We are abolishing the Financial Services Authority in its current form, and transferring its significant prudential functions to a new Prudential Regulatory Authority that will sit in the Bank of England. Together these two bodies will bring judgement and foresight to regulation rather than mere box ticking.
And we are also bringing a new approach to protecting consumers, to ensure that they are at the heart of the financial system.
A new Financial Conduct Authority will oversee the conduct of financial services firms, the operation of markets and the protection of consumers.
Rebalancing the economy
These reforms go a long way to ensuring we create a financial system that supports sustainable growth across the economy, and doesn’t jeopardise stability.
But at the same time we are taking the necessary steps to rebalance our economy away from over reliance on the financial sector to support growth across all regions and all sectors.
Our Plan for Growth, published in March this year, set out our plans to secure a private sector-led, sustainable recovery through export and investment. It included plans to reduce the regulatory and tax burden on businesses and entrepreneurs, and invest in our skills and infrastructure base as a springboard for private sector growth.
But that doesn’t mean we can ignore financial services. Indeed it is only by working with the financial services industry that we can achieve these goals.
It is only by healing and restoring the relationship between banks, businesses and individual consumers that we can drive a sustainable recovery.
In fact later today, I’m visiting Peacock Medical Group, a business that provides innovative medical supplies for both the NHS and the private sector.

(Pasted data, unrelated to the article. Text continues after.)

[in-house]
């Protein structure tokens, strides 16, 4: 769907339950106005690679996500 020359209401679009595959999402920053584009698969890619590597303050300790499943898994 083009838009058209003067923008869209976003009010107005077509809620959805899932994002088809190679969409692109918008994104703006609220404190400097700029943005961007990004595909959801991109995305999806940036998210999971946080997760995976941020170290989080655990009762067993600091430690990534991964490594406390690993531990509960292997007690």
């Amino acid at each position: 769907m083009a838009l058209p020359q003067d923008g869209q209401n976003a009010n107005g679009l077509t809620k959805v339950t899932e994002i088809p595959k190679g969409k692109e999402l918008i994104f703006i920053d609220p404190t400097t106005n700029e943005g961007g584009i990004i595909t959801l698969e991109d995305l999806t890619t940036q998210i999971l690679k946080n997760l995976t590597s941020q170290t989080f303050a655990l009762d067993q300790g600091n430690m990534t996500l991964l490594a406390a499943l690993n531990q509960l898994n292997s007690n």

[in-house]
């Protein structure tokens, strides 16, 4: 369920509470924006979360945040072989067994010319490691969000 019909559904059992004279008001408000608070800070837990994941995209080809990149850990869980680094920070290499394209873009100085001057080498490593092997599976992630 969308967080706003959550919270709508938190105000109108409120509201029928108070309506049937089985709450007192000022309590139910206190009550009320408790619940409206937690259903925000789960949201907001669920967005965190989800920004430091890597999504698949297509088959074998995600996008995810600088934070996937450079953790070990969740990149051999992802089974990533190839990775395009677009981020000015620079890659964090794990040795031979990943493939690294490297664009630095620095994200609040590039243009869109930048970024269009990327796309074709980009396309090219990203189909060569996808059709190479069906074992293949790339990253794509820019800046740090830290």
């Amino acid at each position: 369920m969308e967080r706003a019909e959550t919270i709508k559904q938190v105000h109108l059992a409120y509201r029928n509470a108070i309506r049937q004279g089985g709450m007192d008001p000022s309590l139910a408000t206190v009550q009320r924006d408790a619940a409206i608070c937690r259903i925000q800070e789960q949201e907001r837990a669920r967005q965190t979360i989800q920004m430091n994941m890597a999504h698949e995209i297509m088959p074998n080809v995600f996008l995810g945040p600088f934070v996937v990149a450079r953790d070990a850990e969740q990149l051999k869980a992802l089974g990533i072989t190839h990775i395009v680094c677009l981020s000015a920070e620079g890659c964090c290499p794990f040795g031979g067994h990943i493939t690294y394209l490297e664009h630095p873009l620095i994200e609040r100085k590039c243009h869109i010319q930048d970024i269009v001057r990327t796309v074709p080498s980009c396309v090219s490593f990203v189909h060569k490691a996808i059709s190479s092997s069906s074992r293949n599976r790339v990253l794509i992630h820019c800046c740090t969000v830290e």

It provides a perfect example of how banks and business can work together constructively and support each other in tough times. Because, in spite of the crisis, the business capitalised on its strong relationship with Lloyds Banking Group to secure an extension to their credit lines which allowed them to invest in increasing the workforce, buying new machinery, and cover cash flow pressures. As a result, the business grew by approximately 40% in two years.
The Better Business Finance Initiatives play a crucial role building relationships like this one. The five regional events so far, including today, have brought nearly a thousand businesses together with the banks, to hear what is changing and to talk about how the banks can help them to grow. And there are still ten more events to happen across the country.
There has also been substantial progress on a number of other initiatives including the launch of the micro-enterprise lending code, new lending principles for medium and larger businesses, a new transparent appeals process for SMEs refused credit, and the new process to initiate a pre re-financing dialogue 12 months ahead of any loan expiry.
I also welcome this week’s launch of the Business Mentoring scheme. Through this scheme the BBA is helping businesses find existing support in their area, as well as providing mentors from the banks themselves.
Mentoring can play an important role in building the capacity and confidence of small businesses, especially in tough economic times like today. Mentors provide an invaluable sounding board for new ideas, a wealth of networks and contacts, and that personal, trusted advice that only comes from peers that have been there and done it - if that sounds like it might help your business, then I’d urge you to take a look at the webportal.